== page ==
Antique Indian Chess Sets

India has a long association with chess. The modern (500 year old version) of chess is linked to an earlier version called Shatranj that turned up in Indian from around the 6th century AD which in turn is thought to have been derived from an earlier game called Chaturanga. India had the materials and expert craftsmen needed to make fine objects and chess sets were a natural fit.

The British East Indian Company was setup in India in the early 1600s, by the later part of the 1700s they controlled much of India. A vast amount goods were created in India and exported to Europe (mostly Britain) to fulfill demand. The lower cost of skilled labor in India allowed the items to be priced competitively.

Most of the Indian sets available to collectors today come from mid 18th Century onwards. The majority of these sets were created for, and targeted at the export market where demand was strong. This affected the design and themes of the sets themselves.

The majority of sets created in the 18th and 19th century were decorative playing sets carved and turned from ivory. These were produced in relatively large quantities. A much smaller number of figural sets were also produced.

Indian Export Playing Sets

The majority of these sets have pieces that are made from several turned and carved sections that screw together to form the whole piece. This helped reduce material cost by wasting less ivory, which was expensive relative to labor costs. Note most English sets playing sets are also constructed in this way, however the actual screws are usually longer in the English sets and this can be useful when trying to work out the origin of a set that is hard to categorize. The majority of Indian sets were made from Indian ivory and not African ivory which was used predominately in sets made in Europe*.

Dating, naming and identifying the exact region of origin of Indian sets is not an exact science. A lot of the current information seems to be based on a minimal amount of data. Below is my opinion taking into account what the major reference books have proven and my own observations from seeing and handling dozens of these sets of the last two decades. If you have any additional evidence on the origin and dating of the sets below please drop me a line and I will update the article and cite you if you wish.

Here are eight representative antique Indian playing sets :

1.     The set below I believe is an early pattern of an Indian export playing set probably made in Vizagapatam from the mid to late 18th century.  Theses sets are very finely turned and carved and are not overly decorated as some of the later 19th century sets are. All the pieces are in excellent proportion relative to each other as well. The king is 5inch tall. The opposing side is stained green.



2.      The photo below is of another fine late eighteen century Vizagapatam playing set(king 5.5 inches). Note the ribbed balusters on each piece and the fine proportion of the pieces to each other. The opposing side is stained black, which was a more prevalent color than red during the 18th century. When evaluating one of these sets look for fine delicate carving on the knights and consistent quality throughout the set.

 

 

3.      Below is a later Vizagapatam set (photo courtesy of Bloomsbury auction house), you can see some form similarities between this set and the first two sets shown.  I personally don’t think these sets are as well made or proportioned as the previous sets, the bases never look big enough to me given the high of the pieces and the decoration is a little mechanical in appearance. It is not beyond the realm of possibility that  the set below was  produced at the same time as the first two sets shown and that it may been more expensive set originally due to the extra decoration ! The set below also turns up in green and natural. Green and natural sets are slightly more valuable because  red and white sets are more common.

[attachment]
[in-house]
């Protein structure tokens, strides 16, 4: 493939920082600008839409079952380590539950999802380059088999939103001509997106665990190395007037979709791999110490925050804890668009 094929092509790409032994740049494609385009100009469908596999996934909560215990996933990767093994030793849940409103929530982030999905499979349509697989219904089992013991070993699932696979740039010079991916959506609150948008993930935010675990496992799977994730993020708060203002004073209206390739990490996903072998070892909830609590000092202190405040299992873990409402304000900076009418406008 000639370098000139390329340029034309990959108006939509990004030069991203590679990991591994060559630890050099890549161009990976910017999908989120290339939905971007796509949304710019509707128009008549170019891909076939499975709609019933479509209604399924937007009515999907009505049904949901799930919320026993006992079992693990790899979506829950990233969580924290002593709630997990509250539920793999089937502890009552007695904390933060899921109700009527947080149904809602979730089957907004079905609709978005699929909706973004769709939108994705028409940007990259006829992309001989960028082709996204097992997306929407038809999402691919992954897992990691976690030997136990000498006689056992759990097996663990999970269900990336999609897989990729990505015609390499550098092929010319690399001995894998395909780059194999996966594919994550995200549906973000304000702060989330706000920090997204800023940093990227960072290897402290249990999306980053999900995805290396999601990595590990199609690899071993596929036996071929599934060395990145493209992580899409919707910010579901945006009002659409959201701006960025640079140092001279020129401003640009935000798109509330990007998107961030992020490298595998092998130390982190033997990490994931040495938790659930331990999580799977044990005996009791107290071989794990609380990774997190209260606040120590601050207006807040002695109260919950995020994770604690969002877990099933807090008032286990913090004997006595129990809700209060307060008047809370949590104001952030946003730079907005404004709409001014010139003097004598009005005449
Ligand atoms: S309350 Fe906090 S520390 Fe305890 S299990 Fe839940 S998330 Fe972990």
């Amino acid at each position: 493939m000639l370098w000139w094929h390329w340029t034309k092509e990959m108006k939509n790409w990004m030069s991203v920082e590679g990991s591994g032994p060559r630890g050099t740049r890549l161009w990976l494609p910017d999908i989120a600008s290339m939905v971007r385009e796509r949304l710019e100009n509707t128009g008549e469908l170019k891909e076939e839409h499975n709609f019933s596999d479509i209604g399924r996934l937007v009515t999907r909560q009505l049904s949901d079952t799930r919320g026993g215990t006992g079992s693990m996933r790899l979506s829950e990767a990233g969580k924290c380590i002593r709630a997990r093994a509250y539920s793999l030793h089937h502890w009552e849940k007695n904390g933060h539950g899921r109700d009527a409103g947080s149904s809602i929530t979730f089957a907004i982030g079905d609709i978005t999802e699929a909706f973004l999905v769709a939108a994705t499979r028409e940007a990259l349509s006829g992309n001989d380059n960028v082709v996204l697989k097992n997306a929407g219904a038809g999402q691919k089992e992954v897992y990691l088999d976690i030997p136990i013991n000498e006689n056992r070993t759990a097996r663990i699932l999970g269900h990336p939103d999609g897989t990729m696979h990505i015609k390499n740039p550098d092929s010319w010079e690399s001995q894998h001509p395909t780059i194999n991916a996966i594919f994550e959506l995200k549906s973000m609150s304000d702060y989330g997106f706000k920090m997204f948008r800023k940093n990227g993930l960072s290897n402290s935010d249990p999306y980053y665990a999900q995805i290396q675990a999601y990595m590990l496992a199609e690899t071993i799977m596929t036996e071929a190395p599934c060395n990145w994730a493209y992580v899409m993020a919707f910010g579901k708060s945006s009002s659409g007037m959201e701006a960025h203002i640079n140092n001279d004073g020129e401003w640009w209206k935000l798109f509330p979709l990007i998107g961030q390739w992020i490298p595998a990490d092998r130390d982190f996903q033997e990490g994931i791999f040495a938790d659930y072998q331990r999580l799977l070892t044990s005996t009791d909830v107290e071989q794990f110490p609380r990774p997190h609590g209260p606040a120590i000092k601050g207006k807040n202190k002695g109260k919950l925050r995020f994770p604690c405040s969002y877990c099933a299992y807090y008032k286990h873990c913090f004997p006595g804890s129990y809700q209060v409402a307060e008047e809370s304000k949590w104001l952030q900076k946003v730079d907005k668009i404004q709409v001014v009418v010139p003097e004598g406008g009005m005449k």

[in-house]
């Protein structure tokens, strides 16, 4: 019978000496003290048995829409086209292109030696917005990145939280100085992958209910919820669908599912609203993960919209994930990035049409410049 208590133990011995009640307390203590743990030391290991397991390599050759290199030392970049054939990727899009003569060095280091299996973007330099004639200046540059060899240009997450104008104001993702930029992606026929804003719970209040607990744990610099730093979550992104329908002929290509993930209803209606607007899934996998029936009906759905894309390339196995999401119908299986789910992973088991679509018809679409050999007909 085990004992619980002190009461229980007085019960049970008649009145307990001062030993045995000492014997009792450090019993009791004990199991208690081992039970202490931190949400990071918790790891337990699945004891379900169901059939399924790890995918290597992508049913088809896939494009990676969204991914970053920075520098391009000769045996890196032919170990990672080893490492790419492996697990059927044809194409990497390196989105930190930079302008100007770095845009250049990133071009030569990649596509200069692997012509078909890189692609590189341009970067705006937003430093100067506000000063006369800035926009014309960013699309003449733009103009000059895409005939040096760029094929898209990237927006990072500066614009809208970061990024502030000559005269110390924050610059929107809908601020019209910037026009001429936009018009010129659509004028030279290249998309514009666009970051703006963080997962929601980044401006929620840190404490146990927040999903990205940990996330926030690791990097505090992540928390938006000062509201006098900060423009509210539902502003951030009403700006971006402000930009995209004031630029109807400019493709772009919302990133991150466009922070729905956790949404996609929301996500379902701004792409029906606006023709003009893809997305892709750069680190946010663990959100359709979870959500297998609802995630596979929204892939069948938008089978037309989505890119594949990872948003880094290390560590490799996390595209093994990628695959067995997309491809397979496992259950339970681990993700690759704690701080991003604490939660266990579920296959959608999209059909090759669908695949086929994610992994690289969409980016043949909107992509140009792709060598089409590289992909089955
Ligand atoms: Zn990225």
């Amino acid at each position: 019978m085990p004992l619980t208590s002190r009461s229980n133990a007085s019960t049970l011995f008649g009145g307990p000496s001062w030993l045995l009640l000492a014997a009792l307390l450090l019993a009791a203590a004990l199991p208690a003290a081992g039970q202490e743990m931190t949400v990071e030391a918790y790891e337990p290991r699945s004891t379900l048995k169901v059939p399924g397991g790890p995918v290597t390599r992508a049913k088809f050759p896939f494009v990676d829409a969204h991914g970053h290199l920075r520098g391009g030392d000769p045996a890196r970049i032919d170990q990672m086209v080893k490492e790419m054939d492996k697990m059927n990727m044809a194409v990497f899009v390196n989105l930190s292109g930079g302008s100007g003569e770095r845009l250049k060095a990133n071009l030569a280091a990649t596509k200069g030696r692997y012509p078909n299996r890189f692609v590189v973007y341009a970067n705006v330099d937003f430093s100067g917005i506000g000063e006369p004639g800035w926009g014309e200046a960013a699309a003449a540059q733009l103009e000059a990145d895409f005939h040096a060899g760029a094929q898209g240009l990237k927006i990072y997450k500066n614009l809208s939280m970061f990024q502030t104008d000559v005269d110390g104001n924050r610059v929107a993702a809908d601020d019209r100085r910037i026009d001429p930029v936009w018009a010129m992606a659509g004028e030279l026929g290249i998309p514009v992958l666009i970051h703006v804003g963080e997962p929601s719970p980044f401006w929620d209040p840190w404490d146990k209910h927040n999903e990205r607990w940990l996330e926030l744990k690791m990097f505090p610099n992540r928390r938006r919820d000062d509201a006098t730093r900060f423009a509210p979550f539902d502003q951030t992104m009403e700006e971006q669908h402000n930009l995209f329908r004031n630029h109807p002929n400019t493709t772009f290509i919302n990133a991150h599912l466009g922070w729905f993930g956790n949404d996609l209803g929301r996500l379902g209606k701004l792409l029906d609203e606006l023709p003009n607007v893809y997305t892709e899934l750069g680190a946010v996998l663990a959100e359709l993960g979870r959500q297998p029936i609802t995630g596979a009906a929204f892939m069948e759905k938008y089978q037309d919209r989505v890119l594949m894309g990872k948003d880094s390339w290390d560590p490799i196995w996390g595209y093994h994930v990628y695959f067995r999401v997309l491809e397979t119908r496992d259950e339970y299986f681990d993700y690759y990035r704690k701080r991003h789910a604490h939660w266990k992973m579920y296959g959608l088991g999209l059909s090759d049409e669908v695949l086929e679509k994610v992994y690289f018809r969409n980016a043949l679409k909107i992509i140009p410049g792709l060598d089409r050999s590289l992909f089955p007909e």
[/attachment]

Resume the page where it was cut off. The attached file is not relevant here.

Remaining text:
4.     Below is an example of a pattern called `Pepys`, the name is derived from a similar set supposedly owned by English diarist Samuel Pepys from the 17th century. Again there does not seem to be solid evidence for this. The set below is from the early part of the 19th century. This example is nearly 6 inches tall.  Sets of this style have been become quite rare and as a result prices are strong.

 

5.     Another high end pattern is called Kashmir/Berhampur. I have not seen any evidence that that these sets were actually made in these areas of India. These sets are finely carved and elaborately pierced, note the turned up edges on the bases. Because these sets have some many protruding points, they are often damaged and in need of extensive repair.
Here is a link to a example (this link is from Elizabeth Gann’s site) : http://i22.photobucket.com/albums/b340/chessqueen/Antique%20Kashmir/KashmirFB.jpg

 

6.     The most common Vizapapatam sets were made in the mid 19th century, they come in a few different materials, ivory vs stained ivory, ivory vs sandal wood, ivory vs horn (see horn pieces below). These sometimes come up for sale with their original ivory games boxes and containers for the pieces elaborated covered in pen and ink decoration. These make nice presentation items, but generally the sets themselves are not as fine or large as the sets shown earlier.

 

7.     The Anglo Indian set below follows more closely the from of English sets it was inspired from. This makes sense given the market it was target at. The set below has a 4 inch king.  You will see these being sold as English, the cruder carved knight heads are a sign of a Indian set, give that English sets of this size and type usual have finely carved knights. In general these sets are less valuable than the more elaborate sets shown earlier.